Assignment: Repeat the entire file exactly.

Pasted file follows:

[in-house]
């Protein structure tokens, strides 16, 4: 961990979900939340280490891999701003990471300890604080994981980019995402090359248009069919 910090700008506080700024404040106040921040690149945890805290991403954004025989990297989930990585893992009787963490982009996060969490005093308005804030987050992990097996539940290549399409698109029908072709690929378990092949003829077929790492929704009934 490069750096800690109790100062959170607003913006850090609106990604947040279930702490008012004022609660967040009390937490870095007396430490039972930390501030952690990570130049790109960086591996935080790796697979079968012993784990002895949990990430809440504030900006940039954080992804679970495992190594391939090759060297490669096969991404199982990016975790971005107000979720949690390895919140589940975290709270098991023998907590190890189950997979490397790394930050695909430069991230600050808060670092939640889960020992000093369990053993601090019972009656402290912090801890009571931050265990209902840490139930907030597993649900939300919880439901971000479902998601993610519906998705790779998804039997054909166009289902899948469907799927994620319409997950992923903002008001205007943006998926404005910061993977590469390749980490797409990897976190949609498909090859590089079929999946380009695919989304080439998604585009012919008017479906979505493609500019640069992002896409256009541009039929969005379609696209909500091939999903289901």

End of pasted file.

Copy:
[in-house]
């Protein structure tokens, strides 16, 4: 961990979900939340280490891999701003990471300890604080994981980019995402090359248009069919 910090700008506080700024404040106040921040690149945890805290991403954004025989990297989930990585893992009787963490982009996060969490005093308005804030987050992990097996539940290549399409698109029908072709690929378990092949003829077929790492929704009934 490069750096800690109790100062959170607003913006850090609106990604947040279930702490008012004022609660967040009390937490870095007396430490039972930390501030952690990570130049790109960086591996935080790796697979079968012993784990002895949990990430809440504030900006940039954080992804679970495992190594391939090759060297490669096969991404199982990016975790971005107000979720949690390895919140589940975290709270098991023998907590190890189950997979490397790394930050695909430069991230600050808060670092939640889960020992000093369990053993601090019972009656402290912090801890009571931050265990209902840490139930907030597993649900939300919880439901971000479902998601993610519906998705790779998804039997054909166009289902899948469907799927994620319409997950992923903002008001205007943006998926404005910061993977590469390749980490797409990897976190949609498909090859590089079929999946380009695919989304080439998604585009012919008017479906979505493609500019640069992002896409256009541009039929969005379609696209909500091939999903289901």